Re: YF-24?

Message posted by Steve Douglass on September 26, 2005 at 12:55:31 PST:

It may be he is refering to the recent revelations that Northrop Grumman has ressurected a variant of the YF-23 Balck Widow (speculated to be) the FB-23 ( a bomber version) that was involved in a secret competiotion to build a medium-sized stealthy bomber to bridge teh gap between the ahvy B-2 and light F-117.

Here's what I wrote about it in my April Popular Communications Utility Digest column:


Some of you may remember that a few months ago in this column we did a short piece on how the USAF wanted to build a fighter/bomber version of the F-22 called the FB-22.

During the course of Air Force military aircraft development it seems to be standard operating procedure to take a good design and try and turn it into the equivalent of a flying Swiss Army Knife and into the ultimate do-all and be-all aircraft capable of shooting down enemy aircraft and attacking ground targets on the same mission.

This tradition has been met with various degrees of success, with some bomber variants becoming hangar queens and gas hogs. But the Air Force canít leave well enough alone and insists on taking fast and stealthy aircraft and hanging all kinds of launchers and bomb pylons off the wings which may turn the aircraft into a great ground pounder but at the same time sacrificing speed, agility, stealth and lethality in air-to-air combat regimes.

Still, the Air Force hasnít had a good medium bomber since the F-111 was retired, and although they claim the F-15E fits that role nicely, it isnít stealthy and can be tracked on radar easily.

So since the advent of stealth and the success if the F-117 and the F-22, Air Force planners wish they had at their command a stealth aircraft that wasnít a billion dollar bomber (like the B-2) or had the limited two-bomb capacity (like the F-117) and was a stealth version of the F-111, a medium sized high speed fighter/bomber that filled the gap between heavy bombers like the B-1B, B-2 and B-52 and the bomb-load-challenged (and limited in number) F-117A.

Knowing this, Lockheed began working on a fighter/attack version of the F-22 Raptor and it was this semi-secret program we detailed in this column a few months ago.

Lockheedís design looks like a real winner, sacrificing nothing for increased bomb-load, range and speed and yet still maintaining a stealthy profile.

But since the Pentagon never liked to put all itís eggs in one basket and has on it considerable pressure from pork-barrel politicians to spread-out itís military wealth, it appears there was (or is) another secret competitor fighting to win a lucrative stealthy fighter/attack aircraft contract, Northrop Grumman with an (until now) secret concept known as the F/B-23 Rapid Theatre Attack Aircraft.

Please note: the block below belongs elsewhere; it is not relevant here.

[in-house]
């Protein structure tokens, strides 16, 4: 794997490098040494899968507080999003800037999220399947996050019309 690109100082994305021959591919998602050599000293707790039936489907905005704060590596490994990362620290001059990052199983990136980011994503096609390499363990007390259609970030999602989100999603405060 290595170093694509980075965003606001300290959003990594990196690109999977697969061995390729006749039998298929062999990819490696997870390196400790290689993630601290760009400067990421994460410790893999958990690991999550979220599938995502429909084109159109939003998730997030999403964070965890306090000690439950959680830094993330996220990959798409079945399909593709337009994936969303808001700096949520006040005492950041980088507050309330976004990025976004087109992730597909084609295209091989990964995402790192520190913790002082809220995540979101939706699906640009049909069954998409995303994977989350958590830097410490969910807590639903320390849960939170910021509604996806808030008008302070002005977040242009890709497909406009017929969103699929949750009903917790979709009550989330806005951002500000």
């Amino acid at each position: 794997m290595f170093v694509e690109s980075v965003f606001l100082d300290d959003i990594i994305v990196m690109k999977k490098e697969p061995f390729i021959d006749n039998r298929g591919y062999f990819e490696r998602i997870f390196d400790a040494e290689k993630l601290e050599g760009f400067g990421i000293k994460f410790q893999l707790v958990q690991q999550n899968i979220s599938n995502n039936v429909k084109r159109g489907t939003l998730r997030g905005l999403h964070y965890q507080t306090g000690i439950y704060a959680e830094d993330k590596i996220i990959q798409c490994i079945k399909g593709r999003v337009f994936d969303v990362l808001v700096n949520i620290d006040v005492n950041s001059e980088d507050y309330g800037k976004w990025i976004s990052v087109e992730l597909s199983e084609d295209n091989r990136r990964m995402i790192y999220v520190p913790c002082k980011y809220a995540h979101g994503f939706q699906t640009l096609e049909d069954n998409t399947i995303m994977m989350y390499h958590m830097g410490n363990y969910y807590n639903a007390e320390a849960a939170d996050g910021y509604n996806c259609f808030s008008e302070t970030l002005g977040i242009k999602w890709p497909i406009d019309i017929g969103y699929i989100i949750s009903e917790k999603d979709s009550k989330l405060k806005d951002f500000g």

Aircraft aficionados may remember that it was a McDonnell Douglas/Northrop Grumman design (the F-23 Black Window) that competed with Lockheed to build the next generation fighter and barely lost out to the Lockheed F-22 design. In many respects the F-23 was a better aircraft, even stealthier and just as capable as the F-22, but some military insiders said it was too radical a design and USAF head honchos wanted something that looked more like the F-15. In any event, the design team at Northrop Grumman and many in the aviation press were stymied by the Pentagonís decision to go with the F-22 over the F-23.

Because of this momentous decision the F-23 was relegated to be only a footnote in the museum of good ideas never realized but it was many a military pilotís opinion the F-23 was the greatest fighter never built.

Although speculative it does appear there may have been a secret competition to build a stealthy medium-payload and range fighter/bomber and it looks like Northrop Grummanís entry may be a Mach 2+ medium-bomber version of the F-23 known as the RTA (Rapid Theatre Attack) aircraft with the missing prototype possibly being used as a test bed.

How do we know this? Because it was accidentally revealed on (of all places) EBay!

Yes, someone, quite possibly a Northrop Grumman employee posted for sale a professionally built desk model on what accounts to being the worlds biggest virtual garage sale visited by millions of eager buyers daily.

It was spotted by eagle-eyed military aircraft collectible hunters and soon the word spread across the Internet through stealth chaser newsgroups and aviation websites that a model of a secret aircraft was for sale on EBay.

Suddenly, and without explanation the auction was yanked but not before the photos had been snatched up by those who recognized them for what they were.

Since the photos are the property of the owner and something I canít publish without the permission of the original photographer (and most likely could never get permission to do) I have decided to use the photos as the source in creating an artistís rendering of what the aircraft looks like. So with the cat out of the bag, published here, for the first time in print, the FB-23 ATA!

-Steve Douglass

In Reply to: YF-24? posted by Chris McDowell on September 26, 2005 at 8:45:52 PST:


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